Federal Appellate Court Rules that Employee not Bound by Arbitration Provision in Employee Handbook

Arbitration and the enforceability of arbitration provisions have been hot topics in employment and consumer litigation for a number of years. Over the last decade, the U.S. Supreme Court has issued numerous opinions on the subject as well have a number of state supreme courts. In Shockley v. PrimeLending, 929 F.3d 1012 (8th Cir. 2019), the federal appellate court of the Eighth Circuit recently held that an arbitration provision in an employee handbook was not binding on the employee.

The plaintiff, Jennifer Shockley, was employed by PrimeLending from June 2016 through July 2017. After leaving the company, Shockley filed a collective action lawsuit against PrimeLending in federal court for allegedly violating the Fair Labor Standards Act (FLSA). PrimeLending moved to compel arbitration on the basis that a provision in its employee handbook required all disputes to be decided by binding arbitration. The District Court denied PrimeLending’s motion. On appeal, the Eighth Circuit affirmed.

PrimeLending maintained an intranet accessible by its employees, which contained employment-related information, such as its new hire policies and its employee handbook. The employee handbook contained an arbitration provision which provided:

If the dispute cannot be settled through negotiation, you and the Company agree to attempt in good faith to resolve the covered dispute exclusively through final and binding arbitration in accordance with the terms, conditions, and procedures of this Arbitration Clause.

In addition, the handbook contained a delegation provision that provided:

The Arbitrator, and not any federal, state, or local court or agency, shall have exclusive authority to resolve any claim relating to the interpretation, applicability, enforceability or formation of this Clause including, but not limited to, any claim that all or any part of this Clause is void or voidable.

The Court noted that an arbitration agreement is at its core a contract and must be analyzed under contract law like any other agreement. The same is true of the delegation agreement. Thus, the case rested on whether the traditional elements of contract formation—offer, acceptance, and consideration—existed.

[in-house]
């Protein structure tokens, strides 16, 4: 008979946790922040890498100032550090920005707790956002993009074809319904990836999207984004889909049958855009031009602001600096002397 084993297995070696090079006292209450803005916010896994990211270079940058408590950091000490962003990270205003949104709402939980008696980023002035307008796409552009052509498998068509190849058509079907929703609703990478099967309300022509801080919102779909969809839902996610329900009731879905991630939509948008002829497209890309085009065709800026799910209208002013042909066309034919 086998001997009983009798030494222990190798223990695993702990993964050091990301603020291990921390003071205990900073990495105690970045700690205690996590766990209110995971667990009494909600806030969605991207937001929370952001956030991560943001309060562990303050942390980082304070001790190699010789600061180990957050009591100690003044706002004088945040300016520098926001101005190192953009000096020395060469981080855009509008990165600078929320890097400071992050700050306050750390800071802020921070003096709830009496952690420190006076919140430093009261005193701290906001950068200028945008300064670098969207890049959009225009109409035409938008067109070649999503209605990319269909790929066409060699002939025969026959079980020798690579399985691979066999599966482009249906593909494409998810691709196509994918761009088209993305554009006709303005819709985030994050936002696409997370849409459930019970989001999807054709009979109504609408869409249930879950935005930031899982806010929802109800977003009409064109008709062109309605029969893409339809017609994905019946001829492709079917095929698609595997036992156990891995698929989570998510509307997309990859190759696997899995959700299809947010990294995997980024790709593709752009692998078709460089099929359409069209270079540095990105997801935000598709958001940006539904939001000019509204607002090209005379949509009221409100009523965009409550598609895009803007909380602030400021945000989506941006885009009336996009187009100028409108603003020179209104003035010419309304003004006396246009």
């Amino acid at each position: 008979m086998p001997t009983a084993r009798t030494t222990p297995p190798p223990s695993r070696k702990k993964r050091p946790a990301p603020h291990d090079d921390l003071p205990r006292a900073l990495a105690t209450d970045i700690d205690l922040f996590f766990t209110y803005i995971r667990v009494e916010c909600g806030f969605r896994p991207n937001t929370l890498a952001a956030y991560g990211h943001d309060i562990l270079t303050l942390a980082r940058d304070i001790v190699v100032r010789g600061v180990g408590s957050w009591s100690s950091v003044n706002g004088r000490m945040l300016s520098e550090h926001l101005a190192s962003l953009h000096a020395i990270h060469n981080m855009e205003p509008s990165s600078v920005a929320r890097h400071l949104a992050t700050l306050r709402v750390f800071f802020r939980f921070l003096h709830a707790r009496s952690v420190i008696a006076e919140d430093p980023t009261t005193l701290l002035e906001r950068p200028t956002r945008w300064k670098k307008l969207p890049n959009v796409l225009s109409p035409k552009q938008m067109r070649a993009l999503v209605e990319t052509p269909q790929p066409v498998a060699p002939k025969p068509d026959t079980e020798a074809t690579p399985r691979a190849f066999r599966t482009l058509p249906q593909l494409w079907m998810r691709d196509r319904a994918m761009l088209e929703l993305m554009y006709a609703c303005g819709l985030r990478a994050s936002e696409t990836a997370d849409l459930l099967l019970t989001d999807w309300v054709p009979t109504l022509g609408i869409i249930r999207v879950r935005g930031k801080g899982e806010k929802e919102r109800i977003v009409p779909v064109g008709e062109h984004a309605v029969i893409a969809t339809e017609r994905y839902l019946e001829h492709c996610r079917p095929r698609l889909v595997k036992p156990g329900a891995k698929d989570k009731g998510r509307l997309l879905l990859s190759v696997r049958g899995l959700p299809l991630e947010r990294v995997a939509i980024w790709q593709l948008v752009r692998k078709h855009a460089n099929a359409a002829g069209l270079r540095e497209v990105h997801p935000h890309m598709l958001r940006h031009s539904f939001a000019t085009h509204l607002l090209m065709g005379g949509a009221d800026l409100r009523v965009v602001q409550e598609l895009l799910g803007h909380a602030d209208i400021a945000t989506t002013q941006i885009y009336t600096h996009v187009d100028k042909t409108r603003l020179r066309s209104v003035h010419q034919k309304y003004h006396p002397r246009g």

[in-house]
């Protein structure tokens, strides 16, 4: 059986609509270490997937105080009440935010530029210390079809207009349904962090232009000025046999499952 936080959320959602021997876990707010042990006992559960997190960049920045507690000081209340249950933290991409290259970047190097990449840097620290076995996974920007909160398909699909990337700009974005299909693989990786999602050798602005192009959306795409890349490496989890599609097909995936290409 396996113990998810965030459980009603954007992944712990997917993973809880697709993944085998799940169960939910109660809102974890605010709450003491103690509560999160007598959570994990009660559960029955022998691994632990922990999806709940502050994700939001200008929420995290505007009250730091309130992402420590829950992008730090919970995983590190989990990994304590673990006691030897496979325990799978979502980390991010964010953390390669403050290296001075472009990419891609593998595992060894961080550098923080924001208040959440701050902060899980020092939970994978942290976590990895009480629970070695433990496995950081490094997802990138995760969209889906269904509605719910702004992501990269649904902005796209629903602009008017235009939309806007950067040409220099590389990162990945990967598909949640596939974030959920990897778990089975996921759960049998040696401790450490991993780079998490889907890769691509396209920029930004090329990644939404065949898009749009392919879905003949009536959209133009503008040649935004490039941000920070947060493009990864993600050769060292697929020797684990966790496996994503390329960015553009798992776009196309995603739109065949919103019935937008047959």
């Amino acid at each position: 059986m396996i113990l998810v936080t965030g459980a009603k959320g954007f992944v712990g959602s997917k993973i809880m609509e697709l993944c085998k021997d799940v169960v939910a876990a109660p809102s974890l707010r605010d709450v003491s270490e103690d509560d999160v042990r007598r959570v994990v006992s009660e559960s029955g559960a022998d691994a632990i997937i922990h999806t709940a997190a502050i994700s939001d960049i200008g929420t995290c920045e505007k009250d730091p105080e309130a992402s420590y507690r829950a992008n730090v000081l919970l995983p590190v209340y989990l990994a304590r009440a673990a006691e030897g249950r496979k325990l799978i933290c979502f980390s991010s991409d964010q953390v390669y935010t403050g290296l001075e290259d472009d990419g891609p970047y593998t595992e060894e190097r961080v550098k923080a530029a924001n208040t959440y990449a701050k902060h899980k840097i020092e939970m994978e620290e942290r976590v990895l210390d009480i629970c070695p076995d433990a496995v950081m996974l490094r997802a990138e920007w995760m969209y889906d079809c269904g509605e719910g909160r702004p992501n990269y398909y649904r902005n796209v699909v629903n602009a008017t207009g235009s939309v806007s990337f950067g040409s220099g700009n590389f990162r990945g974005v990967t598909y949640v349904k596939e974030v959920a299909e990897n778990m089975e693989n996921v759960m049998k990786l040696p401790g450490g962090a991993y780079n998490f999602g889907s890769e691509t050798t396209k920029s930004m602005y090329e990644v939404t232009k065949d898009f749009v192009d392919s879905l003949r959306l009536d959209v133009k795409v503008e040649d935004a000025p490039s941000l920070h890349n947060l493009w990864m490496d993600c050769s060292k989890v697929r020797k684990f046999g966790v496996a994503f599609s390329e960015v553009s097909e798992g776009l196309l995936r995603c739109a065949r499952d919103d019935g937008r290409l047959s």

The Court noted that evidence established that Shockley accessed the company’s intranet twice during her employment, once in August 2016 and again in February 2017. On each occasion, she clicked on various documents available on the intranet, including the employee handbook. Clicking on a document in the intranet opened a window with a hyperlink to the text of the document as well as automatically generated an acknowledgment of review. Shockley did not recall reviewing the employee handbook and PrimeLending produced no additional evidence that she ever opened or reviewed the handbook’s full text.

Assuming that the arbitration and delegation provisions in the employee handbook constituted an offer, the Court found no evidence that Shockley accepted the offer. Merely viewing the handbook and the computer-generated acknowledgment were insufficient to establish acceptance. In other words, acknowledging receipt of the handbook (i.e. the offer) did not constitute acceptance of the terms in the handbook. The Court noted that the outcome may have been different if Shockley’s offer letter or the handbook stated that her continued employment was conditioned on acceptance of the terms of the employee handbook and that her continued employment constituted acceptance.

You can read the Court’s full opinion here.

Wise employers will ensure that employees sign a document stating that they have read the employee handbook and accept the terms contained in the handbook. Additionally, wise employers include in their offer letter a statement that the employee’s continued employment is conditioned on acceptance of the terms in the employer’s employee handbook.

Whether you are an employee being asked to sign a non-compete agreement or an employer needing a non-compete agreement or needing to see if your existing agreement is still valid, it is important to speak with an experienced non-compete and restrictive covenant law attorney. It is no less important to have a skilled non-compete attorney at your side if you find yourself in litigation over the enforcement of a covenant not to compete.

Super Lawyers named Illinois commercial law trial attorney Peter Lubin a Super Lawyer and Illinois business dispute attorney Patrick Austermuehle a Rising Star in the Categories of Business Litigation, Class Action, and Consumer Rights Litigation. Lubin Austermuehle’s Illinois business trial lawyers have over thirty years of experience in litigating complex employment, wage and hour, non-compete, non-solicitation, and non-disclosure litigation disputes. Our Western Springs and Hinsdale employment law and business dispute lawyers handle emergency business lawsuits involving injunctions, TROS, copyrights, trademarks, covenants not to compete, franchise, distributor and dealer wrongful termination and trade secret lawsuits and many different kinds of business disputes involving shareholders, partnerships, closely held businesses and employee breaches of fiduciary duty. We also assist Chicago and Oak Brook area businesses and business owners who are victims of fraud. You can contact us by calling (630) 333-0333. You can also contact us online here.

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